We attempted to reduce some of the postoperative complications of trabeculectomy by using releasable scleral flap sutures. This technique allows an initial tight closure of the scleral flap with the option to increase aqueous humor outflow in the early postoperative period. We reviewed our experience with trabeculectomy and releasable sutures in 146 eyes (134 patients) and compared these cases with a prior series of 128 eyes (124 patients) that underwent trabeculectomy with permanent scleral flap sutures. In the control group, 42 eyes (32.8%) had clinically detectable shallowing of the anterior chamber in the postoperative period. In contrast, shallow anterior chamber was noted in 21 eyes (14.4%) in the group with releasable sutures (P = .0003). Flat anterior chamber, defined as iridocorneal touch to the pupil margin, occurred in 11 control eyes (8.6%) but in only 2 eyes (1.4%) with releasable sutures (P = .0078). Surgical intervention to drain suprachoroidal fluid and re-form the anterior chamber was required in eight control eyes (6.2%) but in only one study eye (0.7%) (P = .014). At 1 year of follow-up, the two groups were similar in terms of mean intraocular pressure, the need for ocular hypotensive medications, and failure rate.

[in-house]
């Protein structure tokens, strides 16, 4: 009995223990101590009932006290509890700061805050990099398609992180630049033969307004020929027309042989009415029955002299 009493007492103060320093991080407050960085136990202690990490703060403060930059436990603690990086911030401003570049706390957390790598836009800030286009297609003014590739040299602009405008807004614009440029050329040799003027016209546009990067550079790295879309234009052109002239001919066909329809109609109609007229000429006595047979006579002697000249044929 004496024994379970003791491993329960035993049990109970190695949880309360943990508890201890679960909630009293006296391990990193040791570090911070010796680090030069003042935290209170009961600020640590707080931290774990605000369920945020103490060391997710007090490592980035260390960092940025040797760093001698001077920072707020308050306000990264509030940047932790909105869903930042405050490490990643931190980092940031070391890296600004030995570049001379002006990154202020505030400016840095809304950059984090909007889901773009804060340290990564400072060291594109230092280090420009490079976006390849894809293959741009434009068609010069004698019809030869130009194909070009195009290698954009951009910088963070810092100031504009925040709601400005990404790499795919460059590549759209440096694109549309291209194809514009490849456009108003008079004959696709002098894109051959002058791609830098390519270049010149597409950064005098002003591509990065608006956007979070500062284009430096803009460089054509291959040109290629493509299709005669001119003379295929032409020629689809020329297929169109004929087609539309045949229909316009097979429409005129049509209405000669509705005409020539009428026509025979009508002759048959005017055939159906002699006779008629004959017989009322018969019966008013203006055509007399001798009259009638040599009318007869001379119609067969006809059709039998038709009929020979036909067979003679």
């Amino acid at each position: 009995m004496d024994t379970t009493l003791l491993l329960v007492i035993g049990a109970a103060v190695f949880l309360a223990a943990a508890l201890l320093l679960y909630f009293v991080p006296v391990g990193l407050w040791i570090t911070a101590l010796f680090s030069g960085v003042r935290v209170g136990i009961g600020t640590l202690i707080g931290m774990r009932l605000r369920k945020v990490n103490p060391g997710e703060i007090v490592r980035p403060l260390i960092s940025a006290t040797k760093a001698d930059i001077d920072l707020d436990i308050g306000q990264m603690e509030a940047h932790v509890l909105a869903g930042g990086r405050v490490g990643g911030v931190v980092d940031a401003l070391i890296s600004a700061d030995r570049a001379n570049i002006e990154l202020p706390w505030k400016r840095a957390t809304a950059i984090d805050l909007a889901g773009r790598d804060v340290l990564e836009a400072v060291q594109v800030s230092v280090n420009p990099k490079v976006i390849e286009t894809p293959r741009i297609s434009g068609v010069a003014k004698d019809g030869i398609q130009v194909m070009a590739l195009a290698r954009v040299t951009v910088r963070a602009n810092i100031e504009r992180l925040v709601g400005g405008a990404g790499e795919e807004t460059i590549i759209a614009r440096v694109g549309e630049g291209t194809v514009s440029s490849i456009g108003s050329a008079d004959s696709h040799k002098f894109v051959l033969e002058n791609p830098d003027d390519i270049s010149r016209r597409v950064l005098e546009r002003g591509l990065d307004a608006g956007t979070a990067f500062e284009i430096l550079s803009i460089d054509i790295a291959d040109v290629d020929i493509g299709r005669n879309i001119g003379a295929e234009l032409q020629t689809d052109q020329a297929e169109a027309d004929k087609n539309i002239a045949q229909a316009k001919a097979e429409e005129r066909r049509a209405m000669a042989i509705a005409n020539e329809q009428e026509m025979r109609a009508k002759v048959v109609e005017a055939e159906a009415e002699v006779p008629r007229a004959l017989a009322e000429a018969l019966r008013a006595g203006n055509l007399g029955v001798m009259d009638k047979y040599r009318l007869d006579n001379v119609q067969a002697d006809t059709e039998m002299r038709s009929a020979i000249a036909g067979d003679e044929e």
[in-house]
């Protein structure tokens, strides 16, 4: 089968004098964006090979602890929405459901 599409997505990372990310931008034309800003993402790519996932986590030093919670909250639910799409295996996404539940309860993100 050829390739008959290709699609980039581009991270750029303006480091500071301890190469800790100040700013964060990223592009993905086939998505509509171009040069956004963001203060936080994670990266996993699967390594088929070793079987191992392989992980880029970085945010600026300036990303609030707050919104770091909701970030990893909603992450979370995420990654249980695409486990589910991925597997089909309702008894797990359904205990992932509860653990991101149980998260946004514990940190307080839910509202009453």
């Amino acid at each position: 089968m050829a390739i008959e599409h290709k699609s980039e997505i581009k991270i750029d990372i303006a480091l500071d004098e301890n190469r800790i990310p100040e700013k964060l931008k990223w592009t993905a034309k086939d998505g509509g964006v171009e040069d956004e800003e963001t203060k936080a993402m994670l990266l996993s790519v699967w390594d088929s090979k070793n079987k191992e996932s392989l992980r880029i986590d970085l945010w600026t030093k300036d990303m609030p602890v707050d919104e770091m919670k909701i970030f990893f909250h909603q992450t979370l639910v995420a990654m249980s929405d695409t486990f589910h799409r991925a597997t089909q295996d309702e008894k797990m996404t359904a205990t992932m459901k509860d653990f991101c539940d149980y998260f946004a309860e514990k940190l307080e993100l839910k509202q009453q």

|Original language||English (US)|
|Number of pages||16|
|Journal||Transactions of the American Ophthalmological Society|
|State||Published - Dec 1 1993|
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